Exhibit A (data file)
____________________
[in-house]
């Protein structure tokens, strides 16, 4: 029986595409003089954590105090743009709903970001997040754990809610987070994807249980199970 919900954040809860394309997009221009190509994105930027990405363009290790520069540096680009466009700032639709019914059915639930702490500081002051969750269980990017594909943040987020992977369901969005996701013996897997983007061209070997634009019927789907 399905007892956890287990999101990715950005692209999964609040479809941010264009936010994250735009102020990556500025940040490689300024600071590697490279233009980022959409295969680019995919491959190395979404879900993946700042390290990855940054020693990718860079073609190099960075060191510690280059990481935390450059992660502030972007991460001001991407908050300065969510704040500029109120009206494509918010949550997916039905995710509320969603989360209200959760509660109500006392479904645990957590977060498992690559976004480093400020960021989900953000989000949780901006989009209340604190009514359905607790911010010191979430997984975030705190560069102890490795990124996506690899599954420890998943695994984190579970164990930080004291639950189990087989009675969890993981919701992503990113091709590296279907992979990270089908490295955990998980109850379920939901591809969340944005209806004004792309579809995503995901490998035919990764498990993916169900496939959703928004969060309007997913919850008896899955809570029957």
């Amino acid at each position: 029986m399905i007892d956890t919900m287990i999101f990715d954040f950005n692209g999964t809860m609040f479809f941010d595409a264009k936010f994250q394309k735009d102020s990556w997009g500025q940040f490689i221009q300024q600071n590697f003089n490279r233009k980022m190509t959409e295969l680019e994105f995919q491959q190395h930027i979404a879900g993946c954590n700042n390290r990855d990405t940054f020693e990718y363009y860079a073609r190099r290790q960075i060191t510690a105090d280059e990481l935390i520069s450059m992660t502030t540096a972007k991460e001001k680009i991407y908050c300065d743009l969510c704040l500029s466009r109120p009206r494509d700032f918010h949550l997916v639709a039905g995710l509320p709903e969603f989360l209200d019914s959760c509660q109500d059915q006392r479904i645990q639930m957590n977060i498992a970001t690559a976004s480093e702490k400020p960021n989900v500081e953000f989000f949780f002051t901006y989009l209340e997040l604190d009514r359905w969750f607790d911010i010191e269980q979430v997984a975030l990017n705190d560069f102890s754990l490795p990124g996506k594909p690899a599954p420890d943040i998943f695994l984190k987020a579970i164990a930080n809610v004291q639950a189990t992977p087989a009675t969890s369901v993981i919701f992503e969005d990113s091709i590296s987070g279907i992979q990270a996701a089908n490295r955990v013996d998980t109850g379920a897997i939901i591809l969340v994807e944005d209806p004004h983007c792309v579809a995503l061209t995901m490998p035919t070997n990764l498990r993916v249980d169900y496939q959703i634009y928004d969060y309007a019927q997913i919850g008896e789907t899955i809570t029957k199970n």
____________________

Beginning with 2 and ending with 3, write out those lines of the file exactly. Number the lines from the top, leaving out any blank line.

């Protein structure tokens, strides 16, 4: 029986595409003089954590105090743009709903970001997040754990809610987070994807249980199970 919900954040809860394309997009221009190509994105930027990405363009290790520069540096680009466009700032639709019914059915639930702490500081002051969750269980990017594909943040987020992977369901969005996701013996897997983007061209070997634009019927789907 399905007892956890287990999101990715950005692209999964609040479809941010264009936010994250735009102020990556500025940040490689300024600071590697490279233009980022959409295969680019995919491959190395979404879900993946700042390290990855940054020693990718860079073609190099960075060191510690280059990481935390450059992660502030972007991460001001991407908050300065969510704040500029109120009206494509918010949550997916039905995710509320969603989360209200959760509660109500006392479904645990957590977060498992690559976004480093400020960021989900953000989000949780901006989009209340604190009514359905607790911010010191979430997984975030705190560069102890490795990124996506690899599954420890998943695994984190579970164990930080004291639950189990087989009675969890993981919701992503990113091709590296279907992979990270089908490295955990998980109850379920939901591809969340944005209806004004792309579809995503995901490998035919990764498990993916169900496939959703928004969060309007997913919850008896899955809570029957």
């Amino acid at each position: 029986m399905i007892d956890t919900m287990i999101f990715d954040f950005n692209g999964t809860m609040f479809f941010d595409a264009k936010f994250q394309k735009d102020s990556w997009g500025q940040f490689i221009q300024q600071n590697f003089n490279r233009k980022m190509t959409e295969l680019e994105f995919q491959q190395h930027i979404a879900g993946c954590n700042n390290r990855d990405t940054f020693e990718y363009y860079a073609r190099r290790q960075i060191t510690a105090d280059e990481l935390i520069s450059m992660t502030t540096a972007k991460e001001k680009i991407y908050c300065d743009l969510c704040l500029s466009r109120p009206r494509d700032f918010h949550l997916v639709a039905g995710l509320p709903e969603f989360l209200d019914s959760c509660q109500d059915q006392r479904i645990q639930m957590n977060i498992a970001t690559a976004s480093e702490k400020p960021n989900v500081e953000f989000f949780f002051t901006y989009l209340e997040l604190d009514r359905w969750f607790d911010i010191e269980q979430v997984a975030l990017n705190d560069f102890s754990l490795p990124g996506k594909p690899a599954p420890d943040i998943f695994l984190k987020a579970i164990a930080n809610v004291q639950a189990t992977p087989a009675t969890s369901v993981i919701f992503e969005d990113s091709i590296s987070g279907i992979q990270a996701a089908n490295r955990v013996d998980t109850g379920a897997i939901i591809l969340v994807e944005d209806p004004h983007c792309v579809a995503l061209t995901m490998p035919t070997n990764l498990r993916v249980d169900y496939q959703i634009y928004d969060y309007a019927q997913i919850g008896e789907t899955i809570t029957k199970n």